The sum of angles formula for sine is , so you want and . Hence, .
When the two voltages V_{1} = 30sin(120Πt) and V_{2} = 40cos(120Πt)are applied to the same circuit, the resulting voltage V will be equal to their sum.
a. Graph the sum in the window [0 .05] by [-60,60] and use the graph to estimate values for a and Φ so that V = a sin(120Πt + Φ)
b. Use identities to verify that your expression for V is valid.
Okay........I got the graph on my calculator and can easily find a, it's just the amplitude of the sinusoid, which is 50.
So a=50, but how can I estimate a value for Φ from the graph? The answer in the back of the book is Φ = -5.353, but I can't see how to get there.
And for part b, how can I use identities to verify that 30sin(120Πt)+ 40cos(120Πt) = 50 sin(120Πt + (-5.353))????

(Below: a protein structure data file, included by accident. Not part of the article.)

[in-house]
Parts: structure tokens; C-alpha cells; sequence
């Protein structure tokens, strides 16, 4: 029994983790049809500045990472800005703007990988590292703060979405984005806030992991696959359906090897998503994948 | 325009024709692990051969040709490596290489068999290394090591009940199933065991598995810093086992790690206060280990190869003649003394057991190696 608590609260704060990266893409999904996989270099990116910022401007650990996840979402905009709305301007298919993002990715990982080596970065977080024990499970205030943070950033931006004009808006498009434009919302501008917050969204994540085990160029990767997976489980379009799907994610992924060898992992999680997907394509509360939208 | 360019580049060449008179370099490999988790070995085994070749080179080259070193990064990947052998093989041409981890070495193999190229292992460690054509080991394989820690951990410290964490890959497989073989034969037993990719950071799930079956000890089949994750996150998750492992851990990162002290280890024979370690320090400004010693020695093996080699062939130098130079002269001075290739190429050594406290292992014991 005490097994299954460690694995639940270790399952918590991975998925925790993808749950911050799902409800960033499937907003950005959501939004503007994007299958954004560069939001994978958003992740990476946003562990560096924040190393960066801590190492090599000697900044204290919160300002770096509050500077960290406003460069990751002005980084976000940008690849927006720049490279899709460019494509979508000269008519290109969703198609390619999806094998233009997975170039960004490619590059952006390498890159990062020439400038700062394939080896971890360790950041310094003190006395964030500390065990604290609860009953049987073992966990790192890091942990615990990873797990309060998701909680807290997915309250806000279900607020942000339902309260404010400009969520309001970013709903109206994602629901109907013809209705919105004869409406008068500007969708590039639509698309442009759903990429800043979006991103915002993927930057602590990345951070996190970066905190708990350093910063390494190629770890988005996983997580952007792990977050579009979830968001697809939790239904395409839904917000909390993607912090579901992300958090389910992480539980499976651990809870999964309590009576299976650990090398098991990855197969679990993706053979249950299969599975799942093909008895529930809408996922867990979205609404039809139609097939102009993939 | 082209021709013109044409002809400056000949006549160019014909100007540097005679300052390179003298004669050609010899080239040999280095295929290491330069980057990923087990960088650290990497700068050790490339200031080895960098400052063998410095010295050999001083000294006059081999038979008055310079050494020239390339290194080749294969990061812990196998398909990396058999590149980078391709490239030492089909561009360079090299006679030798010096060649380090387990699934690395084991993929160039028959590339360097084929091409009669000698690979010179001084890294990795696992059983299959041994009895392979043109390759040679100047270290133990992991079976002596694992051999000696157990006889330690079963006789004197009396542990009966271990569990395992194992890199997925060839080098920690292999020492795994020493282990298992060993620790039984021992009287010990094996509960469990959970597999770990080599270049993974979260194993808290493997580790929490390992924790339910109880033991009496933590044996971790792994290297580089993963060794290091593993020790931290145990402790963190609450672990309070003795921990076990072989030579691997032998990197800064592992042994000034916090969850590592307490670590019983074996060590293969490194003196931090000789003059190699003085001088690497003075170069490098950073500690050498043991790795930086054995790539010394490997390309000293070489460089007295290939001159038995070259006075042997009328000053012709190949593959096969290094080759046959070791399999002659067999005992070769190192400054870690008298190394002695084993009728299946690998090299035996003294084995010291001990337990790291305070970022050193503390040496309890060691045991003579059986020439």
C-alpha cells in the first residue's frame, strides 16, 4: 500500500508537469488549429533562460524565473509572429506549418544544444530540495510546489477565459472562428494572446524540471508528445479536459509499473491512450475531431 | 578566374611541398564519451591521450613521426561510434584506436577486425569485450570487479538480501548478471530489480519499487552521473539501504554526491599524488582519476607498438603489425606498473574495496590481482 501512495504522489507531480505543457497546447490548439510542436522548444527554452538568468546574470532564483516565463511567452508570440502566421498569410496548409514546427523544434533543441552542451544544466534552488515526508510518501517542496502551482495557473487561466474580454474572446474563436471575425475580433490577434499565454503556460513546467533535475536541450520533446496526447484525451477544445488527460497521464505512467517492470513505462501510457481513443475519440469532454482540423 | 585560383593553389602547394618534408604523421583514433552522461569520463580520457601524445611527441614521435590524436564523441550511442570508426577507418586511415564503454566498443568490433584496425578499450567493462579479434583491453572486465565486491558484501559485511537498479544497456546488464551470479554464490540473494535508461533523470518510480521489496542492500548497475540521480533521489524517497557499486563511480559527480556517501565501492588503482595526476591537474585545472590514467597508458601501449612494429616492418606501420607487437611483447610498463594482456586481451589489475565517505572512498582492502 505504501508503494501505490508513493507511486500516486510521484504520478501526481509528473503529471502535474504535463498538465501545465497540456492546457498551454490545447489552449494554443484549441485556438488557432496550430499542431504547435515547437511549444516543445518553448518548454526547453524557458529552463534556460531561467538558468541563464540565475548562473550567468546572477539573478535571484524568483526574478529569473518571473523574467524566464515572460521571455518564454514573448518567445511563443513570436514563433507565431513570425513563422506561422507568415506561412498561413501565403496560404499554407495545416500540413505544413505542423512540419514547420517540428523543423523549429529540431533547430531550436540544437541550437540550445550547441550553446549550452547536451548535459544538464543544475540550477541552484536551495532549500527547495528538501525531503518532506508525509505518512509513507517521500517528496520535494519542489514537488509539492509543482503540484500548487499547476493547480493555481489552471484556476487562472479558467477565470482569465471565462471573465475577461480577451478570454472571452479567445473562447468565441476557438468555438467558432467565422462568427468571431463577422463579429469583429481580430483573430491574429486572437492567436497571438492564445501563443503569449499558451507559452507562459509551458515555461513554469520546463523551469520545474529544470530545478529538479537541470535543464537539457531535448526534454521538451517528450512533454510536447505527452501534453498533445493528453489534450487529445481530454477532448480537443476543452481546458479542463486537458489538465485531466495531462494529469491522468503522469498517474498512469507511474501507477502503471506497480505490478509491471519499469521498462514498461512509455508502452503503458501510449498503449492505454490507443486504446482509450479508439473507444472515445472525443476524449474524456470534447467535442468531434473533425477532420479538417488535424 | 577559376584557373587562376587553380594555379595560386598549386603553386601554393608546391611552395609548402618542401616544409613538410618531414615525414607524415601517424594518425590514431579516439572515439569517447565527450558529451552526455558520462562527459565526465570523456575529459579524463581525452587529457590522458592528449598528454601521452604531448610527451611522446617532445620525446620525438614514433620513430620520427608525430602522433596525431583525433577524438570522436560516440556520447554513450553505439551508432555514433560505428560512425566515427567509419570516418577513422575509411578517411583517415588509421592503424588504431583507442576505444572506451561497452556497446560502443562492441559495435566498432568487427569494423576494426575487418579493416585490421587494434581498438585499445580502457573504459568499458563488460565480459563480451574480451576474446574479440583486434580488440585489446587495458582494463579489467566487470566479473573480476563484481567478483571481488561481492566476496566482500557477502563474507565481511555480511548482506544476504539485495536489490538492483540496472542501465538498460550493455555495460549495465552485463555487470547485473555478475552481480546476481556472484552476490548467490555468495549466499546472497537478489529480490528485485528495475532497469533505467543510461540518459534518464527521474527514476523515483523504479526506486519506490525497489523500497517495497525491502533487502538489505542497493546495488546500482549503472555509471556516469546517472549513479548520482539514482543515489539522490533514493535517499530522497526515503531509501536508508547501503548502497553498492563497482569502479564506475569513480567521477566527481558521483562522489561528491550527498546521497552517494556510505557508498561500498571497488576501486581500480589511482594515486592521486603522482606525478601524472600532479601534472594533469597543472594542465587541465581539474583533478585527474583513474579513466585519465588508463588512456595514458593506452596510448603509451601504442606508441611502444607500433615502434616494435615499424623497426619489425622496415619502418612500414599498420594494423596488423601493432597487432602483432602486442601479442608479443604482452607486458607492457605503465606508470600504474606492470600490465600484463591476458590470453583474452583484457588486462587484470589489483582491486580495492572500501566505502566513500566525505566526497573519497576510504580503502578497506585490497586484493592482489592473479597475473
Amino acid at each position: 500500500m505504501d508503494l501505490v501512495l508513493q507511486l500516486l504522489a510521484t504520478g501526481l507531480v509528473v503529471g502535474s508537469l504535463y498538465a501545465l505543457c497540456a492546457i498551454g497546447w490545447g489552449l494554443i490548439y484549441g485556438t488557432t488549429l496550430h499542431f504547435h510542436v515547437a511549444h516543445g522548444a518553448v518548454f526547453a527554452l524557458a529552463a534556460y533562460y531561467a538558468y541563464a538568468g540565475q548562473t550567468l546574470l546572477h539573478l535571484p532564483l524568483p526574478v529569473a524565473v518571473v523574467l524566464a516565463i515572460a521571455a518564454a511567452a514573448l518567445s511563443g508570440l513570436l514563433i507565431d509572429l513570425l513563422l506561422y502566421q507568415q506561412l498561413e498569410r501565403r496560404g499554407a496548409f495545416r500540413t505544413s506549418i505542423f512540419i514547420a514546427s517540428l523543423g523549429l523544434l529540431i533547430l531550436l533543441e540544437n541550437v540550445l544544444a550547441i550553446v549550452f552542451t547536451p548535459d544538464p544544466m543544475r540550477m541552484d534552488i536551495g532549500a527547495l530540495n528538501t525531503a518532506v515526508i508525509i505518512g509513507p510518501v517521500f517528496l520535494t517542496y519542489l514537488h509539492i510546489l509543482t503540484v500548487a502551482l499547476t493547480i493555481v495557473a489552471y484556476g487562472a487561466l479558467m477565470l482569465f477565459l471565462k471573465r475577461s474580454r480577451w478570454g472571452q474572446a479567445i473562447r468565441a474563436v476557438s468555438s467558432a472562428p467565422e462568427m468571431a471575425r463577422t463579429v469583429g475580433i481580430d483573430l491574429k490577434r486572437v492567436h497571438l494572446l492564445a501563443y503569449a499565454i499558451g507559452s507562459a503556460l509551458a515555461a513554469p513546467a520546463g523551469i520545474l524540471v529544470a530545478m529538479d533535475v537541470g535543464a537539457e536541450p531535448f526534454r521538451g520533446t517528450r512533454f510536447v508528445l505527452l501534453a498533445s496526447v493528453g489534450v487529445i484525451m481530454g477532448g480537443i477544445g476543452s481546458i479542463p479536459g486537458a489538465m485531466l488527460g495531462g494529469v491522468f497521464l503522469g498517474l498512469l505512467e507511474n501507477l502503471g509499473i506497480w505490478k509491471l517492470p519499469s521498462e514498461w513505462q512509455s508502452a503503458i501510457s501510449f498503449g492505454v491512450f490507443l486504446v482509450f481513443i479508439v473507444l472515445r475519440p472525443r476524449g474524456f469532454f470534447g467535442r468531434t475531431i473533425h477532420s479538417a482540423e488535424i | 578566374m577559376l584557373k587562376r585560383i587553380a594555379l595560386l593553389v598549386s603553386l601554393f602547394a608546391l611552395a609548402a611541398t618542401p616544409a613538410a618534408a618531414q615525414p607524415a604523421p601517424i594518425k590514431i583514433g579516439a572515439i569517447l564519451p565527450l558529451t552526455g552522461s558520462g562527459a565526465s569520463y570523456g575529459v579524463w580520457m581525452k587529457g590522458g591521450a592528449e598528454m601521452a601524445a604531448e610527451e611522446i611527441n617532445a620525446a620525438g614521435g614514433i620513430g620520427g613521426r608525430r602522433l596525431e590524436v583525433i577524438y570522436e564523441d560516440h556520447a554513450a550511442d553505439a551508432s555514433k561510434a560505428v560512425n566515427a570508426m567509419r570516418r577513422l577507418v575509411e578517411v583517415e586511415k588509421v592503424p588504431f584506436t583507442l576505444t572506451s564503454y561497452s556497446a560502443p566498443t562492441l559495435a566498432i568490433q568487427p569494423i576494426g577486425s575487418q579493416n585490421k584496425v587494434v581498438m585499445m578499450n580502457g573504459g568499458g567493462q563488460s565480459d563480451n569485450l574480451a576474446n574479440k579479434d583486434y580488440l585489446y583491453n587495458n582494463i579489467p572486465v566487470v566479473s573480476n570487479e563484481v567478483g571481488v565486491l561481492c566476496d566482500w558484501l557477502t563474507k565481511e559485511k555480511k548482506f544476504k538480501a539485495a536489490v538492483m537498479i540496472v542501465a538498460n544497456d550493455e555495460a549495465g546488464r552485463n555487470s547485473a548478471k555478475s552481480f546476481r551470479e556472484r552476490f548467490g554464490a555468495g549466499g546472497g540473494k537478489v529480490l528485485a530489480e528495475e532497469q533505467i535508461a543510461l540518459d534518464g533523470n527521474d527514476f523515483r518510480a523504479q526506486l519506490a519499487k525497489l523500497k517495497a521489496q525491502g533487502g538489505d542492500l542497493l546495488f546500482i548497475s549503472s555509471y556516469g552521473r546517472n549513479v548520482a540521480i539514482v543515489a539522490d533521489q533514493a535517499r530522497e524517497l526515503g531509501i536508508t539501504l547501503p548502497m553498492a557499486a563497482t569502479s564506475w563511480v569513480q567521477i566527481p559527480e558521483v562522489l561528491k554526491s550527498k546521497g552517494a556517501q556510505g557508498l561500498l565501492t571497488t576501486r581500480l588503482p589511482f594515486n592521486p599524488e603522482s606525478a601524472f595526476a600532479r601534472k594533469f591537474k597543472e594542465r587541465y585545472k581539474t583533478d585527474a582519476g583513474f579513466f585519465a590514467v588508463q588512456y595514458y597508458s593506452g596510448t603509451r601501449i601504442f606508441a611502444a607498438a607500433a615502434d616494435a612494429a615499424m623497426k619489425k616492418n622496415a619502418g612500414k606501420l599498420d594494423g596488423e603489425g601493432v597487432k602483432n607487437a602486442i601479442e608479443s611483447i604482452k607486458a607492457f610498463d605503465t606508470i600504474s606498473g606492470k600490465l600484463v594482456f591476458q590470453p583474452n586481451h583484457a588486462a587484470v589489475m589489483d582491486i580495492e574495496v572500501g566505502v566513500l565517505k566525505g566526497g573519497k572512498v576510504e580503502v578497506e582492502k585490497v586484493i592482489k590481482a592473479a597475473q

Are you using degrees or radians? Angles are periodic (either 360 degrees or radians). Hence, there are an infinite number of answers. Either subtract 360 degrees or radians to see if your answer matches the book's.
To find phi, you would solve for it. You have
So, solving for gives
That should give a step function (it will have an infinite number of answers). So, pick any answer that satisfies the equations. I don't understand what you mean "how do you know to do that". Sine and cosine are always periodic. The book's answer is correct, but there are infinite correct answers. Your answer (before subtracting 2 pi) is correct. There is no need to subtract anything.
Edit: in the given range of , the graph gives the book's answer as the solution.
Right, looking a the graph must somehow make -5.353 stand out, but I cannot see how to interpret this value from the graph. I think it must be a phase shift of the graph of
50 sin(120Πt), but I can't see how to interpret this. Make sense? I'm just trying to understand how looking at the graph will give that value rather than using identities.
Here is a table of possible values for in the given interval: Table[Arcsin[(3/5)*Sin[120*Pi*t]+(4/5)*Cos[120*Pi*t]]-120*Pi*t,{t,0,0.05,0.001}] - Wolfram|Alpha